Friday, November 27, 2009


Some years ago I was looking for a hanging plant for my big east kitchen window. I thought it ought to be pretty heat-tolerant as that spot gets pretty warm in summer. In a commercial nursery I spotted a nice fleshy plant with interesting pods along the stems. The stems dangled down a couple of feet. The nursery owner had called it a “fishhook cactus” on grounds that the pods were sort of hook shape. But a “fishhook cactus” when I googled it, turned out to be Mammillaria microcarpa, which is a small squatty, roughly boob-shaped, cactus with a wreath of lavender flowers around the top. (Funny how we are always interpreting plants in terms of animals.)

So anyway I bought it. Since then, we’ve been through a lot. Once after I’d left my house plants outside in the fall a little too long, it froze back to the soil, but soon it regrew. It was very heavy so I worried about it pulling its hook out of the ceiling and somehow, though it was in a relatively small pot and watered in very irregular fashion -- which is the way I treat my house plants and why I’m good at geraniums, who like that -- it sometimes grew to hang down five or six feet. Then I’d just lop off the stems with the scissors. If I forgot to water it for a really long time, the pods would shrivel up and maybe a few of the multiple stems would die.

Once I felt so guilty about the way I treated this plant that I went through a phase of trying to give it away. At that point it was in a pot on the bookcase in front of the window, sort of coiled up. My neighbor sniffed, “It looks like a saucepan of green worms.” She wasn’t entirely wrong. So I gave up and hung it again.

A few weeks ago I repotted it and because the new pot was bigger, heavier and had no drip pan, I put it temporarily on the window shelf with the long heavy stems spread out along the sill. Then I sort of forgot about it. (My household thrives on benign neglect, or so I assume.) Then one day I was startled to see that it had changed. Not only was it producing a kind of frondy shoots, but they were joined by stems with little flowers on top.

Clearly, by changing the relationship to gravity, I had put this plant into a new mode. It was not a hanging plant at all -- it was a trailing plant meant to lie along the ground. What a homily starter!

There used to be a minister in the New England area whose father had run a greenhouse business. This minister would bring a dogwood sapling into the pulpit every Easter so he could talk about the symbolism of the bloom. (The four petals each have a sort of little “nailhole” at the tip.) Then they’d plant the tree on the grounds. Plant symbolism is about to run rampant as we enter the season of Christmas trees, boughs of holly, and mistletoe clusters. It doesn’t occur to many that these are all the detritis of ancient northern Europe vegetable symbolism as laid out in Robert Graves“The White Goddess” and quite heretical if one is a purist. The original Birth Tree of Jesus was a palm tree.

Though it is clearly a fleshy plant, the meaning I would get out of this nameless and sometimes creepy succulent would be philosophical and abstract. I’d think about getting into the “right relationship” with abstract forces like gravity and light in order to be properly flowering. I have no idea whether a fruit or seed of some kind will result, but I’m watering it a bit more faithfully in hopes of finding out. I thought that if I blogged about it, someone out there might recognize it and give it a name.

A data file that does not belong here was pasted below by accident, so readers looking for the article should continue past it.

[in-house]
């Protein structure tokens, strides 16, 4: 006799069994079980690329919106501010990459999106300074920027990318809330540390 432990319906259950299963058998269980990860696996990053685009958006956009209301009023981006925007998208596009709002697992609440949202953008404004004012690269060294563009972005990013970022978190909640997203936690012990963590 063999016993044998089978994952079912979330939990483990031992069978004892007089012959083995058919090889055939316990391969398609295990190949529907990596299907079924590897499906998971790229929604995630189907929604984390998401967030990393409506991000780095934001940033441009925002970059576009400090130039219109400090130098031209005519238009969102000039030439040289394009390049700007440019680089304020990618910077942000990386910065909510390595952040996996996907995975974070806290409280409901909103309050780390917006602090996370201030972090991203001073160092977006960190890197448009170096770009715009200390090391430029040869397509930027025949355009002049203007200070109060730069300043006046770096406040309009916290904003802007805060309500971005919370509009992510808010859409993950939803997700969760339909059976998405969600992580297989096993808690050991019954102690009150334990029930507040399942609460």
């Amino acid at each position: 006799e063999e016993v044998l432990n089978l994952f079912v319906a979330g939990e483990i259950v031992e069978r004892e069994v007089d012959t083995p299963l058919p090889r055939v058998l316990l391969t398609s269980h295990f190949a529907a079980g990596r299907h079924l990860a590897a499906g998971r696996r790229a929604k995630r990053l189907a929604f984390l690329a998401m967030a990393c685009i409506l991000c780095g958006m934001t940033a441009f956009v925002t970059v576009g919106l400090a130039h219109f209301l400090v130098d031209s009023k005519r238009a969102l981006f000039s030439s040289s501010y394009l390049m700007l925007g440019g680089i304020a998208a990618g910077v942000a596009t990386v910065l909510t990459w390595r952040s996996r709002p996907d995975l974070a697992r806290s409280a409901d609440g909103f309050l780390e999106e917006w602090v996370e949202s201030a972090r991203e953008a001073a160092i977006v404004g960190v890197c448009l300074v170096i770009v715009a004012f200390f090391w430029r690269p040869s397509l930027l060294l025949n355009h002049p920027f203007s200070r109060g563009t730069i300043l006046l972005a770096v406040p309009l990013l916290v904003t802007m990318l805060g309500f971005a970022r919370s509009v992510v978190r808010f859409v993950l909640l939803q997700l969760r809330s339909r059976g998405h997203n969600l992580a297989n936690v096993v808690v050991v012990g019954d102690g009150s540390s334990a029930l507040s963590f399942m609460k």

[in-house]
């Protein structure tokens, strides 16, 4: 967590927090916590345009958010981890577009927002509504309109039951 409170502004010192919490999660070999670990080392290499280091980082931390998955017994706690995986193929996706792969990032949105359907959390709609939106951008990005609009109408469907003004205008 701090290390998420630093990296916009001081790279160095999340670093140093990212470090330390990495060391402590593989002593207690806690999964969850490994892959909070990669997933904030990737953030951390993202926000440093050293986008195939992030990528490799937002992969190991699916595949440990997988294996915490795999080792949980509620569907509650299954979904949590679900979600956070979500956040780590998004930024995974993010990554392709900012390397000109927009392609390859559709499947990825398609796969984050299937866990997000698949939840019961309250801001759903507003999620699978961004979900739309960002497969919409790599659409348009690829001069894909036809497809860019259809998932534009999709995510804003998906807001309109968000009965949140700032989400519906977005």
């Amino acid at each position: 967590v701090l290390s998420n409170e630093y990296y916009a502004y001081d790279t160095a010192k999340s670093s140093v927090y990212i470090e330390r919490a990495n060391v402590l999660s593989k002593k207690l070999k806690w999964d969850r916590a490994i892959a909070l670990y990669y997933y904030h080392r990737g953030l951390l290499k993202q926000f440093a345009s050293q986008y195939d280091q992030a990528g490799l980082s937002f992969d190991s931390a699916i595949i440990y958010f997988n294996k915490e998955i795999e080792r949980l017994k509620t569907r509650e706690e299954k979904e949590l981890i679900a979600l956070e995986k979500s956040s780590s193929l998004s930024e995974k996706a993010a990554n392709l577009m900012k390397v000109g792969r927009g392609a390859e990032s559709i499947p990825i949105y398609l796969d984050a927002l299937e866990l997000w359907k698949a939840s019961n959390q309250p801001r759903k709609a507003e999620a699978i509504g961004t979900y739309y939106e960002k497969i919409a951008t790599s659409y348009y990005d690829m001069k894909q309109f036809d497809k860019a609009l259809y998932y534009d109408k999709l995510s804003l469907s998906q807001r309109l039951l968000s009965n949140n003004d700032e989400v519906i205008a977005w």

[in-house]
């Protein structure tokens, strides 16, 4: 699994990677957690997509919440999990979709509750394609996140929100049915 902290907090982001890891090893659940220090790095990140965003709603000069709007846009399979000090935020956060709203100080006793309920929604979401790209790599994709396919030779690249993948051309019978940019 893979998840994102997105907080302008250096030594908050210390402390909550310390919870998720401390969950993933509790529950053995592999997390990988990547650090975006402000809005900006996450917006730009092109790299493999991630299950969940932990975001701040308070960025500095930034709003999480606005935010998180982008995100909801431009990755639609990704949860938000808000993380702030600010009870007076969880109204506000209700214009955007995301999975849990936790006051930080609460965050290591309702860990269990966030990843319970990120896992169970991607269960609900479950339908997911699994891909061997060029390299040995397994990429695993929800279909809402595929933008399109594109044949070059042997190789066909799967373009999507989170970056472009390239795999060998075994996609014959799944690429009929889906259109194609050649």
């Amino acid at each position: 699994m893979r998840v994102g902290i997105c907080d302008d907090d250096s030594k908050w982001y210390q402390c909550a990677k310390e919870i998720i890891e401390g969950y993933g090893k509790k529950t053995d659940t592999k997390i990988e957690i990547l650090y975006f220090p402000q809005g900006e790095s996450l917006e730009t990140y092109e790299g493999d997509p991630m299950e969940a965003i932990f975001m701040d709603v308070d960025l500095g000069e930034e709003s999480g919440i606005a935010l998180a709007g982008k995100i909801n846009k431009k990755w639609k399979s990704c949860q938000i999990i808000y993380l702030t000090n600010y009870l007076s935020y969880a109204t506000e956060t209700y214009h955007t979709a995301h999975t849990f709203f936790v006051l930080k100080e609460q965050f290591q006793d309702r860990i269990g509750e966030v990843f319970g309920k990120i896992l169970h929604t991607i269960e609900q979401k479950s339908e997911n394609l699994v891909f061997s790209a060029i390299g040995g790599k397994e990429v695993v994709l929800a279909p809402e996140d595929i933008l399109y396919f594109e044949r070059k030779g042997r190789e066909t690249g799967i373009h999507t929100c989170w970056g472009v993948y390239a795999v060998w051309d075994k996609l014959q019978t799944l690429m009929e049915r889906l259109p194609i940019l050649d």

My former student, Robey Clark, who has far exceeded my own accomplishments, had an office in Portland with some big geraniums in giant pots in an entrance atrium with a lot of sun. But they didn’t bloom. He asked me for advice. Actually, geraniums have stems very easy to break because they are meant to start over all the time. One is really supposed to make cuttings and begin new pots, which I’ve remembered to do this fall. But the other secret is that in their natural climate there are long dry spaces and then heavy rain, which is why they’re ideal for me. I never heard whether that worked for Robey: to dry them out completely, then water generously.

But it was another case of duplicating the original environment, what the plant was genetically adapted for. If something is not growing where it was planted, it may be planted in an unsympathetic place. What makes a geranium impossible to grow outside in Montana, makes it the perfect spot of blood red color in the overheated house all winter.

Once I read a wonderful story (a Western) about a woman who was widowed on the prairie, stranded without the strength or money to ranch. She had two resources, though it took her a while to figure them out. One was a couple of pots of geraniums and the other was a fecund old mother cat. Eventually she made a living selling cuttings from her plants and kittens from her cat, both much valued by lonesome wives in homesteaders’ shacks. (Where did the tomcat come from? If you’ve ever lived in a remote place with a cat that came into heat, you’ll know that tomcats can scent a “queen” the way a grizzly bear can smell carrion. They just show up.)

The “lesson” of this homily is to pay attention to the interplay between environment and individual. Sometimes it’s worth adapting the environment and sometimes it’s a good thing to just change your alignment to it. (That minister his cohort called a “floral theologian” eloped with the church secretary. I don’t know whether that worked or not.) I’m so pleased to be aligned as I am. And so are the two feline queens, who -- like my plant -- are sprawlers.

So would it be heretical to ask whether Christianity and Islam were in right relationship to their environment?

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